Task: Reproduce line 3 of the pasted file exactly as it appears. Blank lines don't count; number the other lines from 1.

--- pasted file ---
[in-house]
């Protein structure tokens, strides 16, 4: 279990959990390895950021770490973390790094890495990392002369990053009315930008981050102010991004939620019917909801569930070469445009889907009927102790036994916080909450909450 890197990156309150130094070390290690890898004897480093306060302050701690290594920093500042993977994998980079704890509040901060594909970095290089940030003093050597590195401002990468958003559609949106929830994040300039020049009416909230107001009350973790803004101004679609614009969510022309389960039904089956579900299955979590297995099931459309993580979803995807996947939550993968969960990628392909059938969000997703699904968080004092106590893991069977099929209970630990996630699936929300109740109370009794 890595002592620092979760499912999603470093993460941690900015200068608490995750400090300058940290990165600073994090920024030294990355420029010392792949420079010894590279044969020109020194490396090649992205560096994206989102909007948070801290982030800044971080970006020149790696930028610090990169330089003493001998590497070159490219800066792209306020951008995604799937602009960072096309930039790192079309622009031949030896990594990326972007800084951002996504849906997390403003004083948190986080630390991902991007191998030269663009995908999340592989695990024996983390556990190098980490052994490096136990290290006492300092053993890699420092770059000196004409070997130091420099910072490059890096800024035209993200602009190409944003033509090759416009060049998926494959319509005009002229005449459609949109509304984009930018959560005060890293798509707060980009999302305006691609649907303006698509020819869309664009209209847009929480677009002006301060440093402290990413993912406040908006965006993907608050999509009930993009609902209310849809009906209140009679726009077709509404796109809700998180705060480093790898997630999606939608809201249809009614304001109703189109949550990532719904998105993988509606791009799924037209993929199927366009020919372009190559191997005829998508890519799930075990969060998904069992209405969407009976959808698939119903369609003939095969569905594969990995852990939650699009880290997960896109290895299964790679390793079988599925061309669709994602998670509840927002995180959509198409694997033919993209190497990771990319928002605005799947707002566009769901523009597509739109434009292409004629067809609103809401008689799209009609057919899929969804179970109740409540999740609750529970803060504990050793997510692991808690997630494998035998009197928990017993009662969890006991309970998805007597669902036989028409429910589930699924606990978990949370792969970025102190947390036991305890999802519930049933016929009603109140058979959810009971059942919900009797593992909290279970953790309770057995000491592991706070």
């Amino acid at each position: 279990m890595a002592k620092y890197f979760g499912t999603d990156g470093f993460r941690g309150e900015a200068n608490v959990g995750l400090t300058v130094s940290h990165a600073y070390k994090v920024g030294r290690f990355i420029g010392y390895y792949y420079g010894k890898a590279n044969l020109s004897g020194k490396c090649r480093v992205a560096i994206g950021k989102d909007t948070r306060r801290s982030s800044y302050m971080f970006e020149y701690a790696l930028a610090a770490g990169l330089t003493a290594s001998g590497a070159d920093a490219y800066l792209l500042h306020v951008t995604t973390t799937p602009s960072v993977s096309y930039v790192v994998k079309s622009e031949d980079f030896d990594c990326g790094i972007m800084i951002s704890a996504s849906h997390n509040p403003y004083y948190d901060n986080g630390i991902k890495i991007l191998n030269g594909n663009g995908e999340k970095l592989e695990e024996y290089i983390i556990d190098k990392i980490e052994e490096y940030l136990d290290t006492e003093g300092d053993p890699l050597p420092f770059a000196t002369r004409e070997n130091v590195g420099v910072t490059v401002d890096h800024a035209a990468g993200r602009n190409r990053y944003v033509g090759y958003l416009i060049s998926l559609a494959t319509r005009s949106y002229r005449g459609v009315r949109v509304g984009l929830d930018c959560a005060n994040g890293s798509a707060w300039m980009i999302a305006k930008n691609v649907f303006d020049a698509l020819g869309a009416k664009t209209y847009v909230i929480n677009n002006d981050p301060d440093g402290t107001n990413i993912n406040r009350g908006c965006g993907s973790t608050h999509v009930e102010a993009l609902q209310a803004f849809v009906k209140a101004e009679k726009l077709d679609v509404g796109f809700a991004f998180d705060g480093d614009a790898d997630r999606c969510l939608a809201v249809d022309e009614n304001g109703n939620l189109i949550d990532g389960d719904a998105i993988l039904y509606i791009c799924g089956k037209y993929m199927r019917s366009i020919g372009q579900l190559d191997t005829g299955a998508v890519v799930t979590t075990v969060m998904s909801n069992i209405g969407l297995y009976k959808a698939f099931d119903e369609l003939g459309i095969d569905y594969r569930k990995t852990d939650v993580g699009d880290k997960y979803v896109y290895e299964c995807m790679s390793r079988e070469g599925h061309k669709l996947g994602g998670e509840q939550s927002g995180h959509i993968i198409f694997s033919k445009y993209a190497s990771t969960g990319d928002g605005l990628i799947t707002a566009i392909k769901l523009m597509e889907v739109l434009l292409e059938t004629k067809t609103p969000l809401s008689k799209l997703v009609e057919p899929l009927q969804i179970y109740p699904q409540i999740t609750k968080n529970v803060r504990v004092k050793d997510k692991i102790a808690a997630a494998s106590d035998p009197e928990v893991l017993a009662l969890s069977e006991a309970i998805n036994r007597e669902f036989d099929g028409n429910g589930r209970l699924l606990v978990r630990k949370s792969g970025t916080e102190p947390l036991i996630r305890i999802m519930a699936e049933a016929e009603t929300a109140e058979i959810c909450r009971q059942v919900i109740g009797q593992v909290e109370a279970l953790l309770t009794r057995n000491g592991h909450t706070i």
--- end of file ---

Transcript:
């Amino acid at each position: 279990m890595a002592k620092y890197f979760g499912t999603d990156g470093f993460r941690g309150e900015a200068n608490v959990g995750l400090t300058v130094s940290h990165a600073y070390k994090v920024g030294r290690f990355i420029g010392y390895y792949y420079g010894k890898a590279n044969l020109s004897g020194k490396c090649r480093v992205a560096i994206g950021k989102d909007t948070r306060r801290s982030s800044y302050m971080f970006e020149y701690a790696l930028a610090a770490g990169l330089t003493a290594s001998g590497a070159d920093a490219y800066l792209l500042h306020v951008t995604t973390t799937p602009s960072v993977s096309y930039v790192v994998k079309s622009e031949d980079f030896d990594c990326g790094i972007m800084i951002s704890a996504s849906h997390n509040p403003y004083y948190d901060n986080g630390i991902k890495i991007l191998n030269g594909n663009g995908e999340k970095l592989e695990e024996y290089i983390i556990d190098k990392i980490e052994e490096y940030l136990d290290t006492e003093g300092d053993p890699l050597p420092f770059a000196t002369r004409e070997n130091v590195g420099v910072t490059v401002d890096h800024a035209a990468g993200r602009n190409r990053y944003v033509g090759y958003l416009i060049s998926l559609a494959t319509r005009s949106y002229r005449g459609v009315r949109v509304g984009l929830d930018c959560a005060n994040g890293s798509a707060w300039m980009i999302a305006k930008n691609v649907f303006d020049a698509l020819g869309a009416k664009t209209y847009v909230i929480n677009n002006d981050p301060d440093g402290t107001n990413i993912n406040r009350g908006c965006g993907s973790t608050h999509v009930e102010a993009l609902q209310a803004f849809v009906k209140a101004e009679k726009l077709d679609v509404g796109f809700a991004f998180d705060g480093d614009a790898d997630r999606c969510l939608a809201v249809d022309e009614n304001g109703n939620l189109i949550d990532g389960d719904a998105i993988l039904y509606i791009c799924g089956k037209y993929m199927r019917s366009i020919g372009q579900l190559d191997t005829g299955a998508v890519v799930t979590t075990v969060m998904s909801n069992i209405g969407l297995y009976k959808a698939f099931d119903e369609l003939g459309i095969d569905y594969r569930k990995t852990d939650v993580g699009d880290k997960y979803v896109y290895e299964c995807m790679s390793r079988e070469g599925h061309k669709l996947g994602g998670e509840q939550s927002g995180h959509i993968i198409f694997s033919k445009y993209a190497s990771t969960g990319d928002g605005l990628i799947t707002a566009i392909k769901l523009m597509e889907v739109l434009l292409e059938t004629k067809t609103p969000l809401s008689k799209l997703v009609e057919p899929l009927q969804i179970y109740p699904q409540i999740t609750k968080n529970v803060r504990v004092k050793d997510k692991i102790a808690a997630a494998s106590d035998p009197e928990v893991l017993a009662l969890s069977e006991a309970i998805n036994r007597e669902f036989d099929g028409n429910g589930r209970l699924l606990v978990r630990k949370s792969g970025t916080e102190p947390l036991i996630r305890i999802m519930a699936e049933a016929e009603t929300a109140e058979i959810c909450r009971q059942v919900i109740g009797q593992v909290e109370a279970l953790l309770t009794r057995n000491g592991h909450t706070i």